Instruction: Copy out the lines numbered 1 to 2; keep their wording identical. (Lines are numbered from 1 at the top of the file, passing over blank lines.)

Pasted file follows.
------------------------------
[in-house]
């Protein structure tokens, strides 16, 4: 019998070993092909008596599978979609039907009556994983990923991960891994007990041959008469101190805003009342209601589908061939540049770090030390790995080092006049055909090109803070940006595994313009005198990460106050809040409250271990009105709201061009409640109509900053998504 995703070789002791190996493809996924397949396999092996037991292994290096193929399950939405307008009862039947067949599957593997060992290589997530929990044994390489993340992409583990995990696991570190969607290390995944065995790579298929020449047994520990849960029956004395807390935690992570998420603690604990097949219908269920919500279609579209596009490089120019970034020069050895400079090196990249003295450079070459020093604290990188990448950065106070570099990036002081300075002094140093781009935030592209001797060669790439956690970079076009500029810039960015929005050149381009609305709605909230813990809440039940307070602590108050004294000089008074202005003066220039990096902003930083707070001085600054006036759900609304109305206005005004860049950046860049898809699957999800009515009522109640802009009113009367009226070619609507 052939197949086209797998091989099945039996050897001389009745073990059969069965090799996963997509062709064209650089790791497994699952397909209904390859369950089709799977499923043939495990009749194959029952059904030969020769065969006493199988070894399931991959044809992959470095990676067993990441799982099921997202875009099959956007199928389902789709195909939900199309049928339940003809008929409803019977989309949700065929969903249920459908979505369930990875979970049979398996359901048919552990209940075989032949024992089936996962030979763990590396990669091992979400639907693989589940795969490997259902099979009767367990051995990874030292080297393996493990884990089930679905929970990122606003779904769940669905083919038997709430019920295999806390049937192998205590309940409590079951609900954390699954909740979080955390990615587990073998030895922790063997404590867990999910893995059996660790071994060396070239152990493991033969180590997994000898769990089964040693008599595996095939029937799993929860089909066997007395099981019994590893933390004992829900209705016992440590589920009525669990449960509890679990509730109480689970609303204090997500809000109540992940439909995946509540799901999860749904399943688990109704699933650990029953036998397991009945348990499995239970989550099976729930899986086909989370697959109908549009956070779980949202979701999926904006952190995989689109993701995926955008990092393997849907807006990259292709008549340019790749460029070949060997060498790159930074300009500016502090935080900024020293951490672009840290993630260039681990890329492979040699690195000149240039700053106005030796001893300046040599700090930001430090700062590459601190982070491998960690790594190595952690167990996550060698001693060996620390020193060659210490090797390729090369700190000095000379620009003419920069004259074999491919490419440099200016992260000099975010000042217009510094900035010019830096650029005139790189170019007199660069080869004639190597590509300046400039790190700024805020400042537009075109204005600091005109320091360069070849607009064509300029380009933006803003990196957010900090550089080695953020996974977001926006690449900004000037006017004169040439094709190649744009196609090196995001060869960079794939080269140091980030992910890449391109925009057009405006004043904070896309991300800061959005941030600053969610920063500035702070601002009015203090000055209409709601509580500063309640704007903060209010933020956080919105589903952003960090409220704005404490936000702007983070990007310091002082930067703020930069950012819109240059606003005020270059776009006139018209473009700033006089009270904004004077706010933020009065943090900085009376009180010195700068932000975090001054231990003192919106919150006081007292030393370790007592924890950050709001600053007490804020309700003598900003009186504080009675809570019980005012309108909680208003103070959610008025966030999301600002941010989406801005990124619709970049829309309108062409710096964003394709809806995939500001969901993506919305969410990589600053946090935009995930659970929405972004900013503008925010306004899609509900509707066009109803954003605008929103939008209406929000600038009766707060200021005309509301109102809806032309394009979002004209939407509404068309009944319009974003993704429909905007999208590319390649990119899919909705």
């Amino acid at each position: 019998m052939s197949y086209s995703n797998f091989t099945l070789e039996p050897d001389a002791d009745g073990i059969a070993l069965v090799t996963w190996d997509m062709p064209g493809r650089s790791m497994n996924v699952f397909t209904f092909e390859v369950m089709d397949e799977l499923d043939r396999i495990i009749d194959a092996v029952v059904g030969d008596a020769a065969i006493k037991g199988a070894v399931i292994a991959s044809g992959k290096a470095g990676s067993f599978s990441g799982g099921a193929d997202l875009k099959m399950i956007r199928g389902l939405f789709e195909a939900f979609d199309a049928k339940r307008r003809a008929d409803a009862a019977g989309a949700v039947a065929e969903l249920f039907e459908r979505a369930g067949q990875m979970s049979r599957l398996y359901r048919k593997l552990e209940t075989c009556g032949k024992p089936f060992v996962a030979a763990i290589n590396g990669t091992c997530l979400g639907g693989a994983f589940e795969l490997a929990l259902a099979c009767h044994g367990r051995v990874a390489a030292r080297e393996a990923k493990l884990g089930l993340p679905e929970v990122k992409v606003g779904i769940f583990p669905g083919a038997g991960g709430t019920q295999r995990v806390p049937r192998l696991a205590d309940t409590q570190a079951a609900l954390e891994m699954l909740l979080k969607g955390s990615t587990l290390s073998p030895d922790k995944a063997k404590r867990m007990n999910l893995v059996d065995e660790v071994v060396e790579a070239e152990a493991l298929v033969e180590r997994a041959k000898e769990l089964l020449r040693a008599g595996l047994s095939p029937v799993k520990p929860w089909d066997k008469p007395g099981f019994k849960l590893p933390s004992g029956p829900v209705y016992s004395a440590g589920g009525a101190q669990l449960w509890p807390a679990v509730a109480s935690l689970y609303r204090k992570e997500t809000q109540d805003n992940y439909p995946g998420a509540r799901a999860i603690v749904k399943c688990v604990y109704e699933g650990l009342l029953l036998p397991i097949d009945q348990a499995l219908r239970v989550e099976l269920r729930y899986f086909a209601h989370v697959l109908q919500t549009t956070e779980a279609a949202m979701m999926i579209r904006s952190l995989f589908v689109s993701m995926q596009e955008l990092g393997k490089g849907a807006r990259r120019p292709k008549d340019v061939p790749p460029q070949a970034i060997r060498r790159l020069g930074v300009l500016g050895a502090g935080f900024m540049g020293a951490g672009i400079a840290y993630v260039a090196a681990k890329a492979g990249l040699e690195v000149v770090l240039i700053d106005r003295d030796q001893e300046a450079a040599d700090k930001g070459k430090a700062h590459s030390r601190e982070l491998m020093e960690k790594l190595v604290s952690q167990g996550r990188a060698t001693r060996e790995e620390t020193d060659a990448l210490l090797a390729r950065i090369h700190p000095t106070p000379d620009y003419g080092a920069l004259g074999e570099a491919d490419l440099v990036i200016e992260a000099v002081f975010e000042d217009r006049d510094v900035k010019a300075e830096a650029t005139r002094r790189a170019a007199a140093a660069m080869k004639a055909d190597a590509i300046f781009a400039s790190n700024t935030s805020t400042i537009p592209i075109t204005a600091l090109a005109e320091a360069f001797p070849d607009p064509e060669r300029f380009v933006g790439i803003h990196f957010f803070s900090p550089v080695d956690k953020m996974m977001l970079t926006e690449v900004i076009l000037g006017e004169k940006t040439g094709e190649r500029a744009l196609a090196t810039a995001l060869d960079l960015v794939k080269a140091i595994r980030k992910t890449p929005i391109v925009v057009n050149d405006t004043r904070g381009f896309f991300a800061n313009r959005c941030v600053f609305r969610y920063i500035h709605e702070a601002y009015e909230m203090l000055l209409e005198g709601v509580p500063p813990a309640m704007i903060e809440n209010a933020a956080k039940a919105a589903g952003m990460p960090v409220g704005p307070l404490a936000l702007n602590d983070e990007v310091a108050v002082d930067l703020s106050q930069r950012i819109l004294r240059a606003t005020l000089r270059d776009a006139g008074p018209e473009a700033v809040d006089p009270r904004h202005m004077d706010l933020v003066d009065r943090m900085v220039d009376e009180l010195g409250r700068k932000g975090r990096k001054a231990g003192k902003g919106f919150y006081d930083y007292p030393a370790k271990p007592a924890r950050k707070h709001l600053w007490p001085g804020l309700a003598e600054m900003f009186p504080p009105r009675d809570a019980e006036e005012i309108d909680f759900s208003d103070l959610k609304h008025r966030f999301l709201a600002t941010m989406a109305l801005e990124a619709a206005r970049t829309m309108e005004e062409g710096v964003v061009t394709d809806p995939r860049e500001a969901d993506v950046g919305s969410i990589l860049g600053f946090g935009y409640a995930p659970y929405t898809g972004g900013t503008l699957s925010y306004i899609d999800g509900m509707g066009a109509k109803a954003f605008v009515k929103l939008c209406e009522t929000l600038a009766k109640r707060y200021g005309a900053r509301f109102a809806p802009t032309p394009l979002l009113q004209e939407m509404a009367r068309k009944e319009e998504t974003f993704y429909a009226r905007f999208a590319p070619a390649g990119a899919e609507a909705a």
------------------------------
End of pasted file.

[in-house]
């Protein structure tokens, strides 16, 4: 019998070993092909008596599978979609039907009556994983990923991960891994007990041959008469101190805003009342209601589908061939540049770090030390790995080092006049055909090109803070940006595994313009005198990460106050809040409250271990009105709201061009409640109509900053998504 995703070789002791190996493809996924397949396999092996037991292994290096193929399950939405307008009862039947067949599957593997060992290589997530929990044994390489993340992409583990995990696991570190969607290390995944065995790579298929020449047994520990849960029956004395807390935690992570998420603690604990097949219908269920919500279609579209596009490089120019970034020069050895400079090196990249003295450079070459020093604290990188990448950065106070570099990036002081300075002094140093781009935030592209001797060669790439956690970079076009500029810039960015929005050149381009609305709605909230813990809440039940307070602590108050004294000089008074202005003066220039990096902003930083707070001085600054006036759900609304109305206005005004860049950046860049898809699957999800009515009522109640802009009113009367009226070619609507 052939197949086209797998091989099945039996050897001389009745073990059969069965090799996963997509062709064209650089790791497994699952397909209904390859369950089709799977499923043939495990009749194959029952059904030969020769065969006493199988070894399931991959044809992959470095990676067993990441799982099921997202875009099959956007199928389902789709195909939900199309049928339940003809008929409803019977989309949700065929969903249920459908979505369930990875979970049979398996359901048919552990209940075989032949024992089936996962030979763990590396990669091992979400639907693989589940795969490997259902099979009767367990051995990874030292080297393996493990884990089930679905929970990122606003779904769940669905083919038997709430019920295999806390049937192998205590309940409590079951609900954390699954909740979080955390990615587990073998030895922790063997404590867990999910893995059996660790071994060396070239152990493991033969180590997994000898769990089964040693008599595996095939029937799993929860089909066997007395099981019994590893933390004992829900209705016992440590589920009525669990449960509890679990509730109480689970609303204090997500809000109540992940439909995946509540799901999860749904399943688990109704699933650990029953036998397991009945348990499995239970989550099976729930899986086909989370697959109908549009956070779980949202979701999926904006952190995989689109993701995926955008990092393997849907807006990259292709008549340019790749460029070949060997060498790159930074300009500016502090935080900024020293951490672009840290993630260039681990890329492979040699690195000149240039700053106005030796001893300046040599700090930001430090700062590459601190982070491998960690790594190595952690167990996550060698001693060996620390020193060659210490090797390729090369700190000095000379620009003419920069004259074999491919490419440099200016992260000099975010000042217009510094900035010019830096650029005139790189170019007199660069080869004639190597590509300046400039790190700024805020400042537009075109204005600091005109320091360069070849607009064509300029380009933006803003990196957010900090550089080695953020996974977001926006690449900004000037006017004169040439094709190649744009196609090196995001060869960079794939080269140091980030992910890449391109925009057009405006004043904070896309991300800061959005941030600053969610920063500035702070601002009015203090000055209409709601509580500063309640704007903060209010933020956080919105589903952003960090409220704005404490936000702007983070990007310091002082930067703020930069950012819109240059606003005020270059776009006139018209473009700033006089009270904004004077706010933020009065943090900085009376009180010195700068932000975090001054231990003192919106919150006081007292030393370790007592924890950050709001600053007490804020309700003598900003009186504080009675809570019980005012309108909680208003103070959610008025966030999301600002941010989406801005990124619709970049829309309108062409710096964003394709809806995939500001969901993506919305969410990589600053946090935009995930659970929405972004900013503008925010306004899609509900509707066009109803954003605008929103939008209406929000600038009766707060200021005309509301109102809806032309394009979002004209939407509404068309009944319009974003993704429909905007999208590319390649990119899919909705």